Many years ago, a few months after I’d started dating a boyfriend, I drove him to the San Francisco airport for a business trip to Zurich and Paris. On the short drive from my home, he asked about my plans for the week. After mentioning a few meetings, dinner with girlfriends, and yoga, he asked whether I’d rather spend a long weekend in Paris with him.
My instant reaction was, “OMG! How amazing!” I’d never been to Paris and always wanted to go. But prior appointments and obligations piled up in my head, and what came out of my mouth was: “Thank you! I’d normally love to go, but ….” He called the airline from the car, and told me that if I changed my mind, there was a ticket, courtesy of his frequent flier miles, waiting for me on the first flight the next day.
As I dropped him off and drove home, a dilemma-ridden dialogue ensued in my head. The pull of obligation, responsibility, other peoples’ expectations (or what I perceived as expectations), and a litany of other self-imposed hurdles battled with my sense of adventure. There were—as there always are—many sensible reasons not to go, along with my “this is crazy/not planned/why-would-I-go-at-the-last-minute-just-for-four-days” mindset.
Fortunately, I snapped out of it and started packing. (The meetings were not really that crucial, and my friends were quite happy to reschedule on the promise of trip details.) The next morning I jumped on the plane and had one of the best, most romantic weekends of my life. That “last minute Paris” trip is one of my favorite memories, and that boyfriend eventually became my husband.
This very vivid memory triggers the first lesson I would tell my younger self: There are always reasons you can find not to experience new things, not to get out of your comfort zone, but the benefits of doing it anyway can be amazing. This is never more obvious than when you’re travelling to new (or old!) places.
Travel is a colorful metaphor for life. There is something magical about falling asleep on a plane and waking up in a new city or a new country. Each new day brings a unique sense of exploration. To me, one of life’s most enjoyable experiences is being in a new locale with different terrain, climes, feel, cuisine, and people, and often a new language and alphabet, too. Travel initiates the child-like joy of discovering something new, novel, and memorable. Just experiencing another way of life takes you out of yourself. It forces you to adapt and to gain a new perspective. Bonding with travel companions helps you take on a fresh intensity and focus.
Likewise, when things go wrong, it can be deep learning experience compressed into a short, vivid time period. Stress levels in such situations can be a barometer for handling stress in “real” life, and they are an easy way to build awareness, feel vulnerable, find hidden skills and strengths, and ride the adventure. Getting lost, losing all your cash and passport, realizing the American Embassy is not where the guidebook says it is, sleeping in your rental car stranded in a flood, missing a ferry/train/plane (or all three consecutively), landing without luggage for the trip, being mistaken (twice) for a Mafiosi’s daughter-in-law (once it got me into a great Miami club; the second time I was booted from an Italian restaurant—well, it was a mafia wake. Oops.) or just trying to order when you’re illiterate in the local language are all part of the rich colorful experience. (And yes, I’ve done all of these things.) Not all travels are postcard perfect, but the journeys are character-building, and make for great stories to laugh about. Most importantly, traveling reminds me that when things go awry, it does not spell inevitable disaster. Nearly all the time, you live to learn another day.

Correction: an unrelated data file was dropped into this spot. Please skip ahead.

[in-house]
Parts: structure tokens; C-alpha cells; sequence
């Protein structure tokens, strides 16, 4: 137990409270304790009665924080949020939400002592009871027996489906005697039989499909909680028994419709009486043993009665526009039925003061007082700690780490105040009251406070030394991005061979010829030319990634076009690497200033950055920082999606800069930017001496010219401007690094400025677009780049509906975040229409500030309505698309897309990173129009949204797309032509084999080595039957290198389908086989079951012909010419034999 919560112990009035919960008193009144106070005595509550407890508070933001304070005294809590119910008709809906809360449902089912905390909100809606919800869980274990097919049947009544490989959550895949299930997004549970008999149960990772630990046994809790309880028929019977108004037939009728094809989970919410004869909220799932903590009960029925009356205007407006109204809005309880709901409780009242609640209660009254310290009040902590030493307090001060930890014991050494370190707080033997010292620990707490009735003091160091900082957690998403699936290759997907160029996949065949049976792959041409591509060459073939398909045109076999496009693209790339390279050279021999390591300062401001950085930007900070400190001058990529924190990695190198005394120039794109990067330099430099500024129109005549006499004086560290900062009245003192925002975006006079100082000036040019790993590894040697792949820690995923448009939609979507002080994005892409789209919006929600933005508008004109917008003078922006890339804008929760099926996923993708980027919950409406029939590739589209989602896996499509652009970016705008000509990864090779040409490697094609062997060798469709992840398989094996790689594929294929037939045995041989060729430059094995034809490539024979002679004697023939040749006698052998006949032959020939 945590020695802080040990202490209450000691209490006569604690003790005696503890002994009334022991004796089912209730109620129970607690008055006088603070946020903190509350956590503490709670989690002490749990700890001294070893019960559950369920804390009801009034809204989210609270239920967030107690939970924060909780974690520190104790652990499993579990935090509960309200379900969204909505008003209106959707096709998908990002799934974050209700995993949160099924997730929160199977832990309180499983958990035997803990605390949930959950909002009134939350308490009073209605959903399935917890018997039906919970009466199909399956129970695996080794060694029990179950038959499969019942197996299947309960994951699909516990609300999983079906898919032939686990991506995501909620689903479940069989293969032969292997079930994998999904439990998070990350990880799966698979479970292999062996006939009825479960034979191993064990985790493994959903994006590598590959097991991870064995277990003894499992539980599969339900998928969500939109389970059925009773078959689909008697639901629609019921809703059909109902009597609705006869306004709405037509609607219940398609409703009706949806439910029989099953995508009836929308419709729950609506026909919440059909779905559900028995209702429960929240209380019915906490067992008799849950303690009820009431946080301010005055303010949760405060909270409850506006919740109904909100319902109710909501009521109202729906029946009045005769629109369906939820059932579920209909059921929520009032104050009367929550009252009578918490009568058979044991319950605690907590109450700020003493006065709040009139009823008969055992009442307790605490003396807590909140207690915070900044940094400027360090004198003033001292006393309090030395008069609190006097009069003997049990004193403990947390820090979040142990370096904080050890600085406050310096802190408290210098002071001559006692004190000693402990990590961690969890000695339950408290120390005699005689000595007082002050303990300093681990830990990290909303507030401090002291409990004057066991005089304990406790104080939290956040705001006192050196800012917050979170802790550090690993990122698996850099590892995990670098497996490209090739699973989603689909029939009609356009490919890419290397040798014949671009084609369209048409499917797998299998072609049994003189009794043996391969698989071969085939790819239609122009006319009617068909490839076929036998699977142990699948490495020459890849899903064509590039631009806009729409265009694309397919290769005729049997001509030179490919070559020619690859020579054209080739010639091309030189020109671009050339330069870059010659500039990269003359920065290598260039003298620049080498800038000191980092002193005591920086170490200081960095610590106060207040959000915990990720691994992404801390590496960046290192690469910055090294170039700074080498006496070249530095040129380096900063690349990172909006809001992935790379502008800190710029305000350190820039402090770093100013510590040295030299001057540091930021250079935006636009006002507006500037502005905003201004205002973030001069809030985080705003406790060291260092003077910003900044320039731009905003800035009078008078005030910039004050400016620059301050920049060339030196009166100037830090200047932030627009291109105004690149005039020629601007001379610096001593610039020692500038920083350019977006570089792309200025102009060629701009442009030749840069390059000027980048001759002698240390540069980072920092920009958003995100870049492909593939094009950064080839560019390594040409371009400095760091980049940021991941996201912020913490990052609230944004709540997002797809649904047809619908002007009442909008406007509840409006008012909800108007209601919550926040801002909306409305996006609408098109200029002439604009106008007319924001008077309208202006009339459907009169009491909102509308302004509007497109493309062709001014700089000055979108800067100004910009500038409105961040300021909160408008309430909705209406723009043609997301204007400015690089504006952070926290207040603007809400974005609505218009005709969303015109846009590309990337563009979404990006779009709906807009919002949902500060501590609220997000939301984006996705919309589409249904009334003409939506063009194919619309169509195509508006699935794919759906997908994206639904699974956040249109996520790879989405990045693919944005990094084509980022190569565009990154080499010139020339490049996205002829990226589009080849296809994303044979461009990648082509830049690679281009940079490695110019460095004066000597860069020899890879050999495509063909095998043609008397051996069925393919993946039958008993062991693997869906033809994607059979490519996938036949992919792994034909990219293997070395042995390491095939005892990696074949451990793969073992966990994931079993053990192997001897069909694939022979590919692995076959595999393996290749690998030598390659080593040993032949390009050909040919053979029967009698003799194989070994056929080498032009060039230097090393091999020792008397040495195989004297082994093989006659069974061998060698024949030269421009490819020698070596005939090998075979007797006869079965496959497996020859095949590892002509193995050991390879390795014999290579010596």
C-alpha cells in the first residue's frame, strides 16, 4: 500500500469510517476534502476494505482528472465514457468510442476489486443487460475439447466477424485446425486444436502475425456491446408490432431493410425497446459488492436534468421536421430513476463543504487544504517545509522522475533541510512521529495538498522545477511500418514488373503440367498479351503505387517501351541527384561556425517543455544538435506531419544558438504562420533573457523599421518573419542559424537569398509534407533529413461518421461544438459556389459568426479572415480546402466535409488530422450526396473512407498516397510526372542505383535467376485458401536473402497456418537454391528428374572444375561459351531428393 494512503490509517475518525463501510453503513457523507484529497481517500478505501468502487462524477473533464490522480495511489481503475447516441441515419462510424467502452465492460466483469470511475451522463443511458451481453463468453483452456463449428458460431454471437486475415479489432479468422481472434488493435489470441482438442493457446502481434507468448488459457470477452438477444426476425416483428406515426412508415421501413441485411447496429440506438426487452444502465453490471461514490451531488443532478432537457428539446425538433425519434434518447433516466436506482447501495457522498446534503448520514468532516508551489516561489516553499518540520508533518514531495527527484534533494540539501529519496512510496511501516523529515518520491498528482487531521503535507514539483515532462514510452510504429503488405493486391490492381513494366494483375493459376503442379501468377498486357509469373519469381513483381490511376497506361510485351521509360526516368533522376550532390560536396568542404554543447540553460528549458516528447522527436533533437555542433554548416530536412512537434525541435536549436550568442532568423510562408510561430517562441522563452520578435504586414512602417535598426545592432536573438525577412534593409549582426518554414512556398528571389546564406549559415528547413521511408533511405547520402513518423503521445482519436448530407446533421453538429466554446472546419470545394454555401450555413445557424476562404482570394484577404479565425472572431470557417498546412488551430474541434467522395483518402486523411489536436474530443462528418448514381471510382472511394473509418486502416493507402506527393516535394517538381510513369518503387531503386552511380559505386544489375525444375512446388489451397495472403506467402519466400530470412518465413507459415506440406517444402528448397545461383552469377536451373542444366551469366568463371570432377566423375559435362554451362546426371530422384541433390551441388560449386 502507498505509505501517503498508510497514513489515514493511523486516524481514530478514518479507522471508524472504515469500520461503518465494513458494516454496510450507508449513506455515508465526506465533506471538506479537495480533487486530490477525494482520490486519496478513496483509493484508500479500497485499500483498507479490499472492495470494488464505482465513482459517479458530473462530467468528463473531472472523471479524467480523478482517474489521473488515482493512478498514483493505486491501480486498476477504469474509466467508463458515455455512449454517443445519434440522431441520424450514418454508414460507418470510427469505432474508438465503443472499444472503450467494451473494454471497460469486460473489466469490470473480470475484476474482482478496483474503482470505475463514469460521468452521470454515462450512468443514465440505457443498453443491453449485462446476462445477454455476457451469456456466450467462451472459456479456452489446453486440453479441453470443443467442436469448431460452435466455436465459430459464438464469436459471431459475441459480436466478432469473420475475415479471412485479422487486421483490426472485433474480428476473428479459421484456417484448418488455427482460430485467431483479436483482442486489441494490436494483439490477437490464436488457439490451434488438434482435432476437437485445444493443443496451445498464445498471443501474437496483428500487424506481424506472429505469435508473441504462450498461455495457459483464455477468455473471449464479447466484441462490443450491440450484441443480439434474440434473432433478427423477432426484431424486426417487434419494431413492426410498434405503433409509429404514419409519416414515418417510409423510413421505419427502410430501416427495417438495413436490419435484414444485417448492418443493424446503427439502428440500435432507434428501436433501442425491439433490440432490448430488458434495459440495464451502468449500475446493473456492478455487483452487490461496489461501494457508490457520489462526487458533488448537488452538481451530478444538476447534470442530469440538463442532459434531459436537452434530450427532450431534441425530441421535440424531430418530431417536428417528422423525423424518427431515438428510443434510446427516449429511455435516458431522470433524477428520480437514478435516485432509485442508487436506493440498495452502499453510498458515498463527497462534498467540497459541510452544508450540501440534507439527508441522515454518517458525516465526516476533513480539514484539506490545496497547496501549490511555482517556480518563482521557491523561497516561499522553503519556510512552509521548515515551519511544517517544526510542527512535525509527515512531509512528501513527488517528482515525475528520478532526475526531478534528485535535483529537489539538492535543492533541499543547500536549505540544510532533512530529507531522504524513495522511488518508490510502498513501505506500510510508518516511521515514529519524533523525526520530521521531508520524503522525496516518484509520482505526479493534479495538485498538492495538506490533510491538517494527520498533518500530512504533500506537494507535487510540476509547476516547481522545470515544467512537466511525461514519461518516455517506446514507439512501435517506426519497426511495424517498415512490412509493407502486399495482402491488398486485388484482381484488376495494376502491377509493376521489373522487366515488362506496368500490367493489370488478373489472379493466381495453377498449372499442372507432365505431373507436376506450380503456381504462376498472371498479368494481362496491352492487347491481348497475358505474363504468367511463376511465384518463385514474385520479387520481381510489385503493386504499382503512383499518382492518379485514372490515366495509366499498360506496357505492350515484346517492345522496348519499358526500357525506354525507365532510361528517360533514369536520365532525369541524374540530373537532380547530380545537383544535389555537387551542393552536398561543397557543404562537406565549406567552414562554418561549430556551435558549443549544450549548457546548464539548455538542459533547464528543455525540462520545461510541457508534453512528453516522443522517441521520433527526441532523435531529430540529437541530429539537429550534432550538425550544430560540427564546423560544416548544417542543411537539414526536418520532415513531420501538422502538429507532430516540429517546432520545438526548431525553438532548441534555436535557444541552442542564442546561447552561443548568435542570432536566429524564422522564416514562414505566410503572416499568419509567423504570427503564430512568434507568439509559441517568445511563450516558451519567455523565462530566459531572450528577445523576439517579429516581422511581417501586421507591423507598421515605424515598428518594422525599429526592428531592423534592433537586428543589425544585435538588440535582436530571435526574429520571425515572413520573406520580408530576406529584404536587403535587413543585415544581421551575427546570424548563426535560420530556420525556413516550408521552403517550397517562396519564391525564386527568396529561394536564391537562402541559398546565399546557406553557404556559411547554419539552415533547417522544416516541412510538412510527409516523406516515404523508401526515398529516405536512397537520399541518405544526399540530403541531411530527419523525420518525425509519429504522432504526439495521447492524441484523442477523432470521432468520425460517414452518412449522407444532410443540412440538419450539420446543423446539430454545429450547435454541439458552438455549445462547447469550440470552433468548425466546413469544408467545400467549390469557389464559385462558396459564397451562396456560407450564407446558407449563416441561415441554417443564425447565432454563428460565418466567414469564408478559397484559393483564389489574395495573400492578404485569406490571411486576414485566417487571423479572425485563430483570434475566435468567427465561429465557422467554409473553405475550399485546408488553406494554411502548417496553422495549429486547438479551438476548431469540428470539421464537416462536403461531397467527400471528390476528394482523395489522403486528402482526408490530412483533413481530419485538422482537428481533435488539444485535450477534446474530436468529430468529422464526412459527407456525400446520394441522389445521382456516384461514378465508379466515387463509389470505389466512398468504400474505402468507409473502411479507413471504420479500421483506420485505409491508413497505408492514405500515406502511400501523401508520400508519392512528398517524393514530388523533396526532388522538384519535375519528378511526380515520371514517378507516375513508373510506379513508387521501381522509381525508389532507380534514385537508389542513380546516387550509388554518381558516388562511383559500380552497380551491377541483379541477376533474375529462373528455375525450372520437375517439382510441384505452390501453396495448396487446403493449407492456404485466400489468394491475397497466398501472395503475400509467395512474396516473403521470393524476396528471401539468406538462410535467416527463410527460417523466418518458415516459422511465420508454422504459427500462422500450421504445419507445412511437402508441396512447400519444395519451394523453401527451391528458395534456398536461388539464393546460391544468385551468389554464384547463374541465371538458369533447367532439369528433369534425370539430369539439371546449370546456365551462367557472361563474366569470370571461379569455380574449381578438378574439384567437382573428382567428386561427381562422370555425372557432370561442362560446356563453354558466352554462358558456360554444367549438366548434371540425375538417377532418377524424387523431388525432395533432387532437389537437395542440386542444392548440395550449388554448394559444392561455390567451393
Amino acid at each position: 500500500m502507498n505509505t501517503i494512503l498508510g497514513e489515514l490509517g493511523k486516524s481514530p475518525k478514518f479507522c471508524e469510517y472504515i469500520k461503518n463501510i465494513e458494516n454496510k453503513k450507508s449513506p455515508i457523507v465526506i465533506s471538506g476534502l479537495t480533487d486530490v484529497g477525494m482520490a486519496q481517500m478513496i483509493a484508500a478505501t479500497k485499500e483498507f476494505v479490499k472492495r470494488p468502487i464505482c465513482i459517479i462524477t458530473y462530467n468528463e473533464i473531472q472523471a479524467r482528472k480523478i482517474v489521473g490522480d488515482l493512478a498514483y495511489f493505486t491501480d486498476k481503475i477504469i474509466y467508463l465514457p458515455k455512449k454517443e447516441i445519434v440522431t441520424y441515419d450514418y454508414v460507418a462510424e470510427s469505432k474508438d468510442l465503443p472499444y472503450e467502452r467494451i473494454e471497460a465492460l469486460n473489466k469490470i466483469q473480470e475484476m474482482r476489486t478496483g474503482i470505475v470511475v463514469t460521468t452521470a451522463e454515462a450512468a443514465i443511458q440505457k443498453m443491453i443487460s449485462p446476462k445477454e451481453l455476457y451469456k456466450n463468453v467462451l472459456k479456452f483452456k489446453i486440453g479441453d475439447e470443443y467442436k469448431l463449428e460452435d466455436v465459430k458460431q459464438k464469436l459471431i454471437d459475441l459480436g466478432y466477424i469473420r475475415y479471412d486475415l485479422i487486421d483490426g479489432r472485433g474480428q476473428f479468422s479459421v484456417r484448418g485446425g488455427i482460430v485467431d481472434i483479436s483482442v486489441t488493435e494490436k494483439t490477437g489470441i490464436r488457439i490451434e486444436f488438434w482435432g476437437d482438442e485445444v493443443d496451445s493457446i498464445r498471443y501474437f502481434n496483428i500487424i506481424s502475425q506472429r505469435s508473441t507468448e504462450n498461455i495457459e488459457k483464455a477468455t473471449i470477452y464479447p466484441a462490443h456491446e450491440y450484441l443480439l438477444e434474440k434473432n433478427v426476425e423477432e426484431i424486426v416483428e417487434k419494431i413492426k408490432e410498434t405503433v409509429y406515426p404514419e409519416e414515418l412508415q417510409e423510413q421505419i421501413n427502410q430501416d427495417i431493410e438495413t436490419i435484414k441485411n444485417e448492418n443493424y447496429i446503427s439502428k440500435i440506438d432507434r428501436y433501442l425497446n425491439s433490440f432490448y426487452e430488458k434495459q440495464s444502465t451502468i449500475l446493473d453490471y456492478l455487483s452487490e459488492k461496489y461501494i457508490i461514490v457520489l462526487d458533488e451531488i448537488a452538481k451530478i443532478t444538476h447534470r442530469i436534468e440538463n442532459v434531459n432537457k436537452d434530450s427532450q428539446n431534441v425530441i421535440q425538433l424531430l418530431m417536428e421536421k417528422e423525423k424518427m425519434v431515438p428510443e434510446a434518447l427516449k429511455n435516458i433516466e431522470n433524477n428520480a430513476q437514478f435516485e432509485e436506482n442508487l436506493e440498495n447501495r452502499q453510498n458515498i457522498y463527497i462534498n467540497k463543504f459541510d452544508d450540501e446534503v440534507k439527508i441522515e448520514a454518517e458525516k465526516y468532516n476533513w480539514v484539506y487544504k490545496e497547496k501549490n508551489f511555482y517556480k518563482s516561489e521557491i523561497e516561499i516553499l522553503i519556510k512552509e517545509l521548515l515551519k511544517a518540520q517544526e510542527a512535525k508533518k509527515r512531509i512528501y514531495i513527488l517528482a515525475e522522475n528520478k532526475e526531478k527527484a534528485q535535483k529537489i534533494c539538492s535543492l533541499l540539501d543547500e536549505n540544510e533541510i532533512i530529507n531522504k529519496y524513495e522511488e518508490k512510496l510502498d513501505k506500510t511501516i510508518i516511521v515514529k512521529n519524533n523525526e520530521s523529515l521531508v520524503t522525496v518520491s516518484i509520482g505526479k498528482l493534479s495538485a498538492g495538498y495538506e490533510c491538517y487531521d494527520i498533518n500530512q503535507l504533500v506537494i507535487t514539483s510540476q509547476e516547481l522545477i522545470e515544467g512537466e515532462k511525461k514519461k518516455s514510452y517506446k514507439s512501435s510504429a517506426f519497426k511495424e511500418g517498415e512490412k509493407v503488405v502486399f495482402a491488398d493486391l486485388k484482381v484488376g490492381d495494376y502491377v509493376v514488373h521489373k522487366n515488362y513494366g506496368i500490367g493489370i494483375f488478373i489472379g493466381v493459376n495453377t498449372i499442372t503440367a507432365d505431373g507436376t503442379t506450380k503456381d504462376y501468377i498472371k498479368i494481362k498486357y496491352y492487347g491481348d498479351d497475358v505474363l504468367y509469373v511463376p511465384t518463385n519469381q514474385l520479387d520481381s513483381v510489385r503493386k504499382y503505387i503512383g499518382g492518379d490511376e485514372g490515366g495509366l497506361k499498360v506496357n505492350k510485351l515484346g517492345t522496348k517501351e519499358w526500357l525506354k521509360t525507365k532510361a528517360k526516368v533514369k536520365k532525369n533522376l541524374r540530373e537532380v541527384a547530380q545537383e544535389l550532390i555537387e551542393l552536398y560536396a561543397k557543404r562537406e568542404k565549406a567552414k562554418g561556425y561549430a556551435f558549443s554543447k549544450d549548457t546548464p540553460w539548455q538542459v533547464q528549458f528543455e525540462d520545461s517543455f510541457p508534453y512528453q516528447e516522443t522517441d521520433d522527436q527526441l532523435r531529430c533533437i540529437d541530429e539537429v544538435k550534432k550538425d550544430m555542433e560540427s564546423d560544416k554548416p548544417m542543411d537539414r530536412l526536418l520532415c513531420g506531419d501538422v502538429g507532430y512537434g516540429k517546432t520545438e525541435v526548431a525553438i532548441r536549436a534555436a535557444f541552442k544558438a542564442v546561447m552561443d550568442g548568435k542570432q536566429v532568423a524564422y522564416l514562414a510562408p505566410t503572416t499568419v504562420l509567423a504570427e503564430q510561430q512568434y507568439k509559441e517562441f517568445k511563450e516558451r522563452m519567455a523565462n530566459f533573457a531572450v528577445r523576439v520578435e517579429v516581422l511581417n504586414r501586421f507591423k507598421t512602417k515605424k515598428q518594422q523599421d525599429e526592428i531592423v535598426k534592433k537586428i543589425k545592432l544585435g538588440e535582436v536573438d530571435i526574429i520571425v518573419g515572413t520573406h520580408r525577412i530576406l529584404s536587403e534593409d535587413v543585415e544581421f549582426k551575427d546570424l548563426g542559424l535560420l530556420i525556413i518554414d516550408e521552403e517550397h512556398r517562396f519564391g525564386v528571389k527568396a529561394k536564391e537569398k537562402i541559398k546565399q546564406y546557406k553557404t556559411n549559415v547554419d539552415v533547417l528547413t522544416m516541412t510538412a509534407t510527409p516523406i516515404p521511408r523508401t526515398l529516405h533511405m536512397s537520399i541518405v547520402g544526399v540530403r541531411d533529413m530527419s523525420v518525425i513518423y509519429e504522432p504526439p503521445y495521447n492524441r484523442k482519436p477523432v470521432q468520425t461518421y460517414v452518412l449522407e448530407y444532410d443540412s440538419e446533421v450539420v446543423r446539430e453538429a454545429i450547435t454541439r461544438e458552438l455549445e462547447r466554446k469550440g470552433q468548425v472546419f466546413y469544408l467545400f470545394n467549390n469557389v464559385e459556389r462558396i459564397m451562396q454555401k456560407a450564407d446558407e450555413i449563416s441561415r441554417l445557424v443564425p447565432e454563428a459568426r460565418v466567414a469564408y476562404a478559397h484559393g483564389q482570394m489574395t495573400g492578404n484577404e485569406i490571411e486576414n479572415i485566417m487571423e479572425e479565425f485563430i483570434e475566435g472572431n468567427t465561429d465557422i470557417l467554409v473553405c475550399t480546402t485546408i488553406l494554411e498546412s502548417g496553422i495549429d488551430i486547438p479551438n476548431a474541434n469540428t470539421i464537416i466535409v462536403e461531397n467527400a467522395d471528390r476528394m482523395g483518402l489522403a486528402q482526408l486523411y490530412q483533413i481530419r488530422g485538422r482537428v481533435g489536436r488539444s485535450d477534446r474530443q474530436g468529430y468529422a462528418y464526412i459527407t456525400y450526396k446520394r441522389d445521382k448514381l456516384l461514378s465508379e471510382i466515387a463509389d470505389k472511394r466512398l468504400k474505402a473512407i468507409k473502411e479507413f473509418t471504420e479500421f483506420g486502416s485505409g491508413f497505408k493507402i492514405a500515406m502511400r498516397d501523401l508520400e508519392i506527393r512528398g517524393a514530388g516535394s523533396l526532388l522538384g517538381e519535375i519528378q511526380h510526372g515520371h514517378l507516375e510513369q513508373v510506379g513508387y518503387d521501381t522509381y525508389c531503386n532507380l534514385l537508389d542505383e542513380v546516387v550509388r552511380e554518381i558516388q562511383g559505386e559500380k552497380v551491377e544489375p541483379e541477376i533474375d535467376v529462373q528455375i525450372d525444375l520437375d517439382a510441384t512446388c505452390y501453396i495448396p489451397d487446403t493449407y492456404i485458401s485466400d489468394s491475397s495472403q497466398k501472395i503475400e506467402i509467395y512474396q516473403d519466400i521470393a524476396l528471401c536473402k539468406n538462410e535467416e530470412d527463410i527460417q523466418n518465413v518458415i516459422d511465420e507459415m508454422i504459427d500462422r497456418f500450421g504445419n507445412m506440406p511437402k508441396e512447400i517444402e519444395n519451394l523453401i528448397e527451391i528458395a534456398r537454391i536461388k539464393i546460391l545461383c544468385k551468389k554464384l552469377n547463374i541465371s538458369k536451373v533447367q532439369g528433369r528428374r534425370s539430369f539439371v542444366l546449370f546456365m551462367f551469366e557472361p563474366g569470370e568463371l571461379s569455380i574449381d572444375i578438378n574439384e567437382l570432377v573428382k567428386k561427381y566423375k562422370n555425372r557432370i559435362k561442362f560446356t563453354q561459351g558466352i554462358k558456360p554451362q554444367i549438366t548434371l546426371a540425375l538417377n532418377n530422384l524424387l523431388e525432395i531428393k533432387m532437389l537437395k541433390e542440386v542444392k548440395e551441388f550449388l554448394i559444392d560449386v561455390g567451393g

I would tell my teenage self and my young-adult self never to hesitate about traveling for fun and to get on a plane as often as possible. Plan the random cross-country car trip with friends or family. Attend your slightly-known cousin’s wedding or your brother’s bowling tournament in a small town you’re likely to never visit again. Some of the best experiences in life are completely unexpected, happen at the last minute while traveling, or both. I live for these moments. That thrilling feeling of stomach butterflies I get right before a trip reminds me that I am alive and celebrating it. Just when I think I have absolutely too much to do and could not possibly break away from the grind, that’s about the right time for me to jump on a plane.
For more in this series, check out: Lessons To My Younger Self
Jennifer Hill is an international start-up lawyer advising high-growth technology companies and venture funds around the world, and an entrepreneurial and small business commentator for MSNBC, CBSi and the Huffington Post Small Business. She's held senior business development and marketing roles at tech companies in Silicon Valley and Austin, and she now resides in the NYC area. She was named a 2011 "Rising Talent" by the Women's Forum for the Economy & Society.More from this Author